Gold is a precious metal that is chemically unreactive. It is used mainly in jewelry, dentistry, and electronic devices. A piece of gold with a mass of 301 g has a volume of 15.6 cm3. Calculate the density of gold.

gold ingots

A Comparison of Temperature Scales

K = 0C + 273.15
273.15 K = 0 0C 373.15 K = 100 0C

0F

= 9 x 0C + 32 5

32 0F = 0 0C 212 0F = 100 0C
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Scientific Notation
The number of atoms in 12 g of carbon: 602,200,000,000,000,000,000,000 6.022 x 1023

The mass of a single carbon atom in grams:


0.0000000000000000000000199 1.99 x 10-23 N x 10n
N is a number between 1 and 10 n is a positive or negative integer
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Significant Figures
Any digit that is not zero is significant 1.234 kg 606 m 0.08 L 4 significant figures 3 significant figures 1 significant figure

Zeros between nonzero digits are significant


Zeros to the left of the first nonzero digit are not significant If a number is greater than 1, then all zeros to the right of the decimal point are significant 2.0 mg 2 significant figures If a number is less than 1, then only the zeros that are at the end and in the middle of the number are significant 0.00420 g 3 significant figures
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Significant Figures
Addition or Subtraction
The answer cannot have more digits to the right of the decimal point than any of the original numbers. 89.332 +1.1 90.432 3.70 -2.9133 0.7867

one significant figure after decimal point round off to 90.4


two significant figures after decimal point round off to 0.79

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Significant Figures
Multiplication or Division
The number of significant figures in the result is set by the original number that has the smallest number of significant figures.
4.51 x 3.6666 = 16.536366 = 16.5 3 sig figs round to 3 sig figs

6.8 112.04 = 0.0606926 = 0.061 2 sig figs round to 2 sig figs


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Significant Figures
Exact Numbers
Numbers from definitions or numbers of objects are considered to have an infinite number of significant figures.

The average of three measured lengths: 6.64, 6.68 and 6.70?


6.64 + 6.68 + 6.70 = 6.67333 = 6.67 = 7 3 Because 3 is an exact number
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Dimensional Analysis Method of Solving Problems


1. Determine which unit conversion factor(s) are needed 2. Carry units through calculation 3. If all units cancel except for the desired unit(s), then the problem was solved correctly.

given quantity x conversion factor = desired quantity desired unit given unit

given unit x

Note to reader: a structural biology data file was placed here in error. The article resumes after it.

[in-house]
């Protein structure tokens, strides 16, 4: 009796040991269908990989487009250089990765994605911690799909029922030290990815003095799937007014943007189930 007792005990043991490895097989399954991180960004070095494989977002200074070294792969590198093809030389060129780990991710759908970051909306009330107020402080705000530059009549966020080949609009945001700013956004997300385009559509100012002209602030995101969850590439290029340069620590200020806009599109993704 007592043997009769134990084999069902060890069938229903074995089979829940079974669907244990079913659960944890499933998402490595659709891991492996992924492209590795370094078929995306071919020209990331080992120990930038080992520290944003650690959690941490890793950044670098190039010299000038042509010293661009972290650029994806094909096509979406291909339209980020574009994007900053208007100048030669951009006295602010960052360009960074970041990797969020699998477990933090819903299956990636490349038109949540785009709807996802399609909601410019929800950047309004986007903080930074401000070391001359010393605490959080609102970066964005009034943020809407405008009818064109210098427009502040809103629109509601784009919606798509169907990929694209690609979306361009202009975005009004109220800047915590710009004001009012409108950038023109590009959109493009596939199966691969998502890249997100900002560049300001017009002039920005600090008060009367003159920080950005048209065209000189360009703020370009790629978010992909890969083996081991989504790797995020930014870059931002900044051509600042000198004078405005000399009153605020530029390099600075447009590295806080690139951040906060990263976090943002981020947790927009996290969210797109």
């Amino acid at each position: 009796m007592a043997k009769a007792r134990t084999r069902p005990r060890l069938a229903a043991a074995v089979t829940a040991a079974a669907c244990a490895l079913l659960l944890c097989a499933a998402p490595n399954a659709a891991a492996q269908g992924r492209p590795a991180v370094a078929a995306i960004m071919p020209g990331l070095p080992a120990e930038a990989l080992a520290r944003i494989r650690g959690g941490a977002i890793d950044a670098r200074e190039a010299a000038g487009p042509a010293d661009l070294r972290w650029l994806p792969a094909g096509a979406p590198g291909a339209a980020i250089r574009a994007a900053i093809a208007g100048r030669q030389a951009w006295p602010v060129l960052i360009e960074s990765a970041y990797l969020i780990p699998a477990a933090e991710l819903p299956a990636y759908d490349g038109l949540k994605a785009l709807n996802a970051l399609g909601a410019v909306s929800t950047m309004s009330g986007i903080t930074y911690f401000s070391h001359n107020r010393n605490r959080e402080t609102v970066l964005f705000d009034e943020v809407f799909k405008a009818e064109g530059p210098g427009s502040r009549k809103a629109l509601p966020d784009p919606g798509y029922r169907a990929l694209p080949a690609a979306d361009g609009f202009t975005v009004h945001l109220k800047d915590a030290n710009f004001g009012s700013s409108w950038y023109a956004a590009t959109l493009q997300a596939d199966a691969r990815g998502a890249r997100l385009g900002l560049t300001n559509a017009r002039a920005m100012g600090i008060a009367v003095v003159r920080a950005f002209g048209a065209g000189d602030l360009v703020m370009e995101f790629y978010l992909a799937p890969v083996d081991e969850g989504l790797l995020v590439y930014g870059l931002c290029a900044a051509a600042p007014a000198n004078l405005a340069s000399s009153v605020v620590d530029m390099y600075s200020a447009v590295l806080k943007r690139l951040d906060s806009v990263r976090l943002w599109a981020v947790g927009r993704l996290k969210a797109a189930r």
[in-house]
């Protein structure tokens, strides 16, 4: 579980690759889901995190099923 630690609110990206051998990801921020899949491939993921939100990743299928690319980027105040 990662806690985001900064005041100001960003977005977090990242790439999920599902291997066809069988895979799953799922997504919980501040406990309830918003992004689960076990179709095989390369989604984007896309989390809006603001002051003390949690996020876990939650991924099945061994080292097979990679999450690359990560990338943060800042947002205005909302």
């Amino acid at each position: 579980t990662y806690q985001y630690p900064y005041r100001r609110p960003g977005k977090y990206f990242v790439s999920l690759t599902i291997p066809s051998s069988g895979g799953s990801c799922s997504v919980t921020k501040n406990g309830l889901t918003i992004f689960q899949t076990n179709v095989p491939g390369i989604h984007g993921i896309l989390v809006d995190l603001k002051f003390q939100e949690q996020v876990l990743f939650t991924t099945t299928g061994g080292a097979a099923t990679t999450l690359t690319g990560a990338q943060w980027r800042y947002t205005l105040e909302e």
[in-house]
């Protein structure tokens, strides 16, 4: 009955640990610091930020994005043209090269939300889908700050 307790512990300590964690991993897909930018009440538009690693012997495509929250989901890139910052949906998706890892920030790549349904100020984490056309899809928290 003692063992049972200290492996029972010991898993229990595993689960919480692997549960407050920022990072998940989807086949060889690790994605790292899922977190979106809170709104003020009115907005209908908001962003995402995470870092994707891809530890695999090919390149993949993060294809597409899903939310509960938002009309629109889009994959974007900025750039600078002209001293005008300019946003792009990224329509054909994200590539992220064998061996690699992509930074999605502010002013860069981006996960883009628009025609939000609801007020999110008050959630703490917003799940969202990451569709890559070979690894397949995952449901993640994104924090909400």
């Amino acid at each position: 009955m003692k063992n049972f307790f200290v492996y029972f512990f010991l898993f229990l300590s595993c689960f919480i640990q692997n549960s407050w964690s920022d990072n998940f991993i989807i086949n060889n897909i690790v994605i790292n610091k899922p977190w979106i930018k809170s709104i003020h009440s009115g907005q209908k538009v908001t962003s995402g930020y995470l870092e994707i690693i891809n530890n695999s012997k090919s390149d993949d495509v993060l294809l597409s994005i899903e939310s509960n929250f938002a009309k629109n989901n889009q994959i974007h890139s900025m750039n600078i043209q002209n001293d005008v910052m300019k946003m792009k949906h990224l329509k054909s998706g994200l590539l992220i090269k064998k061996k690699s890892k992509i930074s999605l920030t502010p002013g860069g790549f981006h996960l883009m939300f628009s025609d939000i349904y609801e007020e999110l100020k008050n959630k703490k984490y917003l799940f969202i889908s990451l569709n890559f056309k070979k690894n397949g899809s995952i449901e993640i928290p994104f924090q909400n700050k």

= desired unit

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Example 1.6

A liquid helium storage tank has a volume of 275 L. What is the volume in m3?

A cryogenic storage tank for liquid helium.

Example 1.6
Strategy The problem can be stated as ? m3 = 275 L How many conversion factors are needed for this problem?

Recall that 1 L = 1000 cm3 and 1 cm = 1 102 m.

Example 1.6
Solution We need two conversion factors here: one to convert liters to cm3 and one to convert centimeters to meters:

1000 cm3 1L

and

1 10-2 m 1 cm

Because the second conversion deals with length (cm and m) and we want volume here, it must therefore be cubed to give
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1 10-2 m 1 10-2 m 1 10-2 m = 1 cm 1 cm 1 cm

1 10-2 m 1 cm

This means that 1 cm3 = 1 10-6 m3. Now we can write


3 3 1000 cm ? m3 = 275 L 1L

1 10-2 m 1 cm

= 0.275 m3

Example 1.6
Check From the preceding conversion factors you can show that 1 L = 1 10-3 m3. Therefore, a 275-L storage tank would be equal to 275 10-3 m3 or 0.275 m3, which is the answer.

Example 1.7
Liquid nitrogen is obtained from liquefied air and is used to prepare frozen goods and in low-temperature research. The density of the liquid at its boiling point (196C or 77 K) is 0.808 g/cm3. Convert the density to units of kg/m3.

liquid nitrogen

Example 1.7
Strategy The problem can be stated as ? kg/m3 = 0.808 g/cm3 Two separate conversions are required for this problem:

Recall that 1 kg = 1000 g and 1 cm = 1 102 m.

Example 1.7
Solution In Example 1.7 we saw that 1 cm3 = 1 106 m3. The conversion factors are

Finally

Check Because 1 m3 = 1 106 cm3, we would expect much more mass in 1 m3 than in 1 cm3. Therefore, the answer is reasonable.

Problem Set No. 1


p. 23 -25 problem #s 1.8, 1.18, 1.32, 1.39, 1.41

Textbook: General Chemistry: The Essential Concepts by Chang/Goldsby, 7th Ed.


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Outline
1. 2. 3. 4. 5. 6. The Study Matter States of Matter Chemical and Physical Properties Chemical and Physical Changes Classification of Matter Measurements

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General Chemistry 1 LECTURE UNIT No. 1


Introduction to Chemistry

Engr. Edgie Estopace School of Chemical Engineering and Chemistry